The Epic Story, Part II

WhichStory.jpg In my previous post, I suggested that in order to make sense of our little and everyday stories, we need a view from above. Like a cosmic director, God has revealed the broad contours of an ongoing script, and invites us to make sense of our lives from His perspective.[1] Scenes one and two are past: God designed us for good, but we’ve each rebelled and sought a script we prefer, and in the process have been damaged by evil. Now we turn to scene three for a paradoxical twist as God sorts out the mess we’ve made. …

Scene #3: Restored for Better. The Director could have fired the cast for a do-over. But instead, He entered the story through His Son. When? The Roman Empire, Israel, when BC became AD. How? Jesus of Nazareth. Jesus uniquely claimed to be God in the flesh, the long awaited and predicted Saviour (Messiah/Christ) of the world. He gave us a model of how life was meant to be lived, under his Father’s rule in a KingRestoredforBetter.jpg dom of peace and love. He called us to switch scripts, and align with God’s form to be forgiven and free. As the perfect character, Jesus stood in for our failures. He took the blame, and absorbed evil in love, crucified to cover our sin. He took the worst the world could throw at him, but after it all, rose from the dead—a real historical event worth checking out. This demonstrated that death was defeated, and the story would go on. …

Scene #4: Sent Together to Heal. The heart of the human problem is the problem of the human heart. When we admit our fSenttoHeal.jpg ailure to God, turning from our way to trust the Director’s solution in Jesus, then a new act begins. God starts the process of healing us from the inside out—revealing the part only I can play—so we can go together in the power of His Spirit to help heal a hurting world. We partner with God to restore relationships and a broken planet. No waiting until the story’s happy ending, we have a mission right now to give the world a preview of the play’s final scene. Until we exit the stage, our role is to follow Jesus by absorbing evil in love, and reconnecting everyone with a good God who designed us to be free.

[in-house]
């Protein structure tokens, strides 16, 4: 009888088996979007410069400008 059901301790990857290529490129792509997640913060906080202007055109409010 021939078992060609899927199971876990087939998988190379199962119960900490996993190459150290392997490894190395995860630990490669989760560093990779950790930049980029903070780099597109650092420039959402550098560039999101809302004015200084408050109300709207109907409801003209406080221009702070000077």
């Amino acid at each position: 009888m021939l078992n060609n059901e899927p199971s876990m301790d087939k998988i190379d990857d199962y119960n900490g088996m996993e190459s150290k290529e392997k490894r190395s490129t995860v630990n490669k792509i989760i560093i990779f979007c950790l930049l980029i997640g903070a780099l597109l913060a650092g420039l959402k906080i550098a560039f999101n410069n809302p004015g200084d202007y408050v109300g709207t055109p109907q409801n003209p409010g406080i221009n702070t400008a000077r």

Scene #5: God Sets Everything Right. For all our best efforts, we’re still broken. By ourselves, the world will never fully heal. The Director is patient, and wants everyone to freely choose the role for which we were made. But, the day is comiSetEverythingRight.jpg ng when Jesus will return, judge the world, and set everything right. We’ve all fallen short, so we need God’s mercy. As the curtain closes, every actor is brought back to give account for their actions. If you’ve accepted God’s forgiveness, your real story is just starting: a restored earth with no hate, pollution, poverty, or war. God—Father, Son, and Holy Spirit—will be the centre of it all, and we’ll be free in this love. But what should God do with those of us who reject Him? Everything good, true, and beautiful comes from God, so apart from Him, all that’s left is Hell. Hell is when we exclude ourselves from the Director’s plans for a do-over.

You, in short, are an actor in an epic story. But the Director has given you unprecedented freedom to choose your own adventure. All our stories, however, hinge on the lead role. So how will you respond to Jesus? If you see your story in this script, and God has grabbed your heart, then tell Him. Life can begin again right now …

“God, you designed me for good, but I’m made my own way. I’ve rejected you, hurt others, and damaged your world. I’m sorry. Thanks for entering the story in Jesus, to restore me for better. Forgive me for my sins, and fill me with your Spirit. I want to follow you now, bringing healing where there’s hurt. Help me love like you do, as a preview of how the whole world will be when you set everything right. In Jesus’ name, Amen.”


Leave a Reply

Fill in your details below or click an icon to log in: Logo

You are commenting using your account. Log Out /  Change )

Twitter picture

You are commenting using your Twitter account. Log Out /  Change )

Facebook photo

You are commenting using your Facebook account. Log Out /  Change )

Connecting to %s